Bird flu questions and answers

What is bird flu?See here for all your bird flu questions answered

What is bird flu?

Also known as avian influenza, bird flu is an infectious disease of birds caused by a variant of the standard influenza A virus. It was first noted by veterinary scientists in the early-1900s.

Since mid-December 2003, a growing number of south east Asian countries have reported outbreaks of bird flu in chickens and ducks. The virus can spread rapidly through flocks of domestic poultry. It is the H5N1 strain which is infecting humans and causing high death rates.

How does it affect humans?

Humans can catch bird flu directly through close contact with live infected birds, and those who work with infected chickens are most at risk.

If the virus mutates into a form that can be passed between humans, it could result in the infection spreading rapidly across the globe.

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What are the symptoms?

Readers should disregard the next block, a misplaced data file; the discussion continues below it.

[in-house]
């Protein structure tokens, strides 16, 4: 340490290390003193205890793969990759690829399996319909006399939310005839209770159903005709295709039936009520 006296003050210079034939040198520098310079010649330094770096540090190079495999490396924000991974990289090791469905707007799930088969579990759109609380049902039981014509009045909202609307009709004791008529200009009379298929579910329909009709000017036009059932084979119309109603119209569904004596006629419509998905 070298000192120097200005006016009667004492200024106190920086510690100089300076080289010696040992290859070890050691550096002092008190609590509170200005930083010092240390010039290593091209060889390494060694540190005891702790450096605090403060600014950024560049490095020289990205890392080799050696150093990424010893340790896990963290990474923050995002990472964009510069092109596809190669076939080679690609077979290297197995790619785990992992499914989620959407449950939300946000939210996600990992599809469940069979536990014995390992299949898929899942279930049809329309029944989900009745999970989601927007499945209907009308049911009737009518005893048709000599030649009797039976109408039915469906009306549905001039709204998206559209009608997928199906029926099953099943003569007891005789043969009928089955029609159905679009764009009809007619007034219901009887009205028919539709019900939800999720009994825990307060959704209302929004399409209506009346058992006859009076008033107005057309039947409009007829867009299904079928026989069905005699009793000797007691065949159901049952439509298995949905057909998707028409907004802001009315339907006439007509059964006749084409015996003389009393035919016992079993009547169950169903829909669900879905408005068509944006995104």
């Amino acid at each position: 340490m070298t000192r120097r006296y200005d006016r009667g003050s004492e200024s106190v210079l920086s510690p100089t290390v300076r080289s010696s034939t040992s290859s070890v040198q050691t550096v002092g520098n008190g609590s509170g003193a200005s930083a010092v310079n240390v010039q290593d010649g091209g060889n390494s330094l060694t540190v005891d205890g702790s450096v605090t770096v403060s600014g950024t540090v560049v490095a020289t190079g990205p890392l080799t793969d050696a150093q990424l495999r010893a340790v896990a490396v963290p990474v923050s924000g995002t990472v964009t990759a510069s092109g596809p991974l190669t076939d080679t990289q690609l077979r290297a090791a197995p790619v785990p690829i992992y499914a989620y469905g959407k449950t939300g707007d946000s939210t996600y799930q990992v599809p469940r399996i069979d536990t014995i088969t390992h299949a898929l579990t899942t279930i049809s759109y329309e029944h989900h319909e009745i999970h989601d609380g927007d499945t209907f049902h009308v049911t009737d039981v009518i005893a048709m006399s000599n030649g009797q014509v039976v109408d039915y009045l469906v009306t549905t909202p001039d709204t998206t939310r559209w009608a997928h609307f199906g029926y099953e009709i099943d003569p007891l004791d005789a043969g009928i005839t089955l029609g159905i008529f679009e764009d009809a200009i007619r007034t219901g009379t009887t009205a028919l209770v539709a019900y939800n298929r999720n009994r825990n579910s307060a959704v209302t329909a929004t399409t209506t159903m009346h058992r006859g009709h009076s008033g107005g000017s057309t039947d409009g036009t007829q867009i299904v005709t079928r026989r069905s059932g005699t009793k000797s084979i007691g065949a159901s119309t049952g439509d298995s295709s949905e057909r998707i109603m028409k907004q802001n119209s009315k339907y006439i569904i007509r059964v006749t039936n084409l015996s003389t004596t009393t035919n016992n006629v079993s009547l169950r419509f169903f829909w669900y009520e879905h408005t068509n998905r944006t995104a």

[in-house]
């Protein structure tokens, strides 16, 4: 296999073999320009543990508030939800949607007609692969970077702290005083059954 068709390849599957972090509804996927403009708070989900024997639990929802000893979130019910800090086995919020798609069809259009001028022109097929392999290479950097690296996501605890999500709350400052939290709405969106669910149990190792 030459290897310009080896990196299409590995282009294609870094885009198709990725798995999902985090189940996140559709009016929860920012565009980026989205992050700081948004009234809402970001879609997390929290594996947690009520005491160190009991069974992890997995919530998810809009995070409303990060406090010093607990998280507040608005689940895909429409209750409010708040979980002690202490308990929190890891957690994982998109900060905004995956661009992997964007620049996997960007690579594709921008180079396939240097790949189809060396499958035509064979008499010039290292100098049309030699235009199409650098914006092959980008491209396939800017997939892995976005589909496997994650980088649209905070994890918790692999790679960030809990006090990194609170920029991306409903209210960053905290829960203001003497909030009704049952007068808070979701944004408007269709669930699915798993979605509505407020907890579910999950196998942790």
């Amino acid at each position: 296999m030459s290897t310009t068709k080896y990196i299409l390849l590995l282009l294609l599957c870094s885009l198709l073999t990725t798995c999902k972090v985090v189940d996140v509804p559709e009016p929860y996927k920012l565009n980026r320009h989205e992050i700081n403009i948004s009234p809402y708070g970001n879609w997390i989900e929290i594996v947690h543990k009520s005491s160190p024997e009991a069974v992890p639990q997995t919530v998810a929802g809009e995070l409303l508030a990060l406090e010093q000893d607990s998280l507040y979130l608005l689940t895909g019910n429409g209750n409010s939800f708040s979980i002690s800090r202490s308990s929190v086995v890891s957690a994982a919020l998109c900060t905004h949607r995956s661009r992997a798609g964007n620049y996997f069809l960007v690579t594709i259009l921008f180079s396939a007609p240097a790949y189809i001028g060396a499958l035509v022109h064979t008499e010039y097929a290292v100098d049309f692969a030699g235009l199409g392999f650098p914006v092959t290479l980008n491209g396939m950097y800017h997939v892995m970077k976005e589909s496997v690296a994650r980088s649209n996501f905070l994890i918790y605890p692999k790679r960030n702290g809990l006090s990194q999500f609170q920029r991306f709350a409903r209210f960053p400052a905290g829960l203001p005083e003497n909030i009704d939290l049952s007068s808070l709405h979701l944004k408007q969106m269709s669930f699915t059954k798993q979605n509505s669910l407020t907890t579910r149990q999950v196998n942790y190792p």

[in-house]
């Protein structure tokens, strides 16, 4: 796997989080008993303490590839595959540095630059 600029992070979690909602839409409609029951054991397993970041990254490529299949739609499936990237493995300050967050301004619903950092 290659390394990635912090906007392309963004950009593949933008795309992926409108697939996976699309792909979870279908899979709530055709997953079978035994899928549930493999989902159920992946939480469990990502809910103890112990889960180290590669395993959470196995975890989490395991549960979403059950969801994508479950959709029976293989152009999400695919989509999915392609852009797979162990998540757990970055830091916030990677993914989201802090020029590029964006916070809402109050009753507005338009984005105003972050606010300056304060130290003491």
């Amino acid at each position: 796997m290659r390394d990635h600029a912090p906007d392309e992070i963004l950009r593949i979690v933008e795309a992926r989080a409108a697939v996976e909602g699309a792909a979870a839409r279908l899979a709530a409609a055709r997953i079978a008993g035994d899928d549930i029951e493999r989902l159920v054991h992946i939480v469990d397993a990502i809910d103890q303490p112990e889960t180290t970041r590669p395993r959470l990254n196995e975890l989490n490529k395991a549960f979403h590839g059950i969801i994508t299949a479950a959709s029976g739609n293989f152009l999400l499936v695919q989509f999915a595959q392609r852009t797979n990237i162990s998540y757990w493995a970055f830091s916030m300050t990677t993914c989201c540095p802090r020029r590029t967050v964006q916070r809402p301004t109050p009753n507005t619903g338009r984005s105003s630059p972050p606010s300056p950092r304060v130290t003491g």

In humans, symptoms include fever, sore throats and coughing. People can also develop conjunctivitis. It takes three to five days to develop symptoms.

The H5N1 strain is the most deadly type of the bird flu virus with 50 per cent of victims dying.

Chickens may die without showing any symptoms but typically birds suddenly show swelling about the eyes and ear lobes.

How severe is the disease?

It varies. In Hong Kong in 1997 an outbreak of the H5N1 bird flu virus affected 18 people and caused six deaths. In the current outbreak human illness is very severe in most cases. Forty nine countries have so far had H5N1 outbreaks among birds, and 200 million birds have died or been culled.

Which countries have been affected in the current outbreak of highly pathogenic avian influenza (HPAI)?

So far the disease has been found in Japan and Korea, south east Asia, north east and the north west coast of Africa, Pakistan and Afghanistan and across Europe, especially in Germany.

Should we stop eating chicken?

No. There is no evidence that cooked poultry can infect people. You need to be in close proximity to live, infected birds to catch the current mutation of the virus.

What should I do if I find a dead wild bird?

The Health Protection Agency advises the public should not unnecessarily handle dead or diseased wild birds or other dead animals, which almost always pose a variety of disease risks. The agency warns almost all human cases of infection with HPAI H5N1 confirmed to date have been associated with close contact with infected poultry.

The Department for Environment, Food and Rural Affairs (DEFRA) has a hotline for people to contact on 08459 335577.


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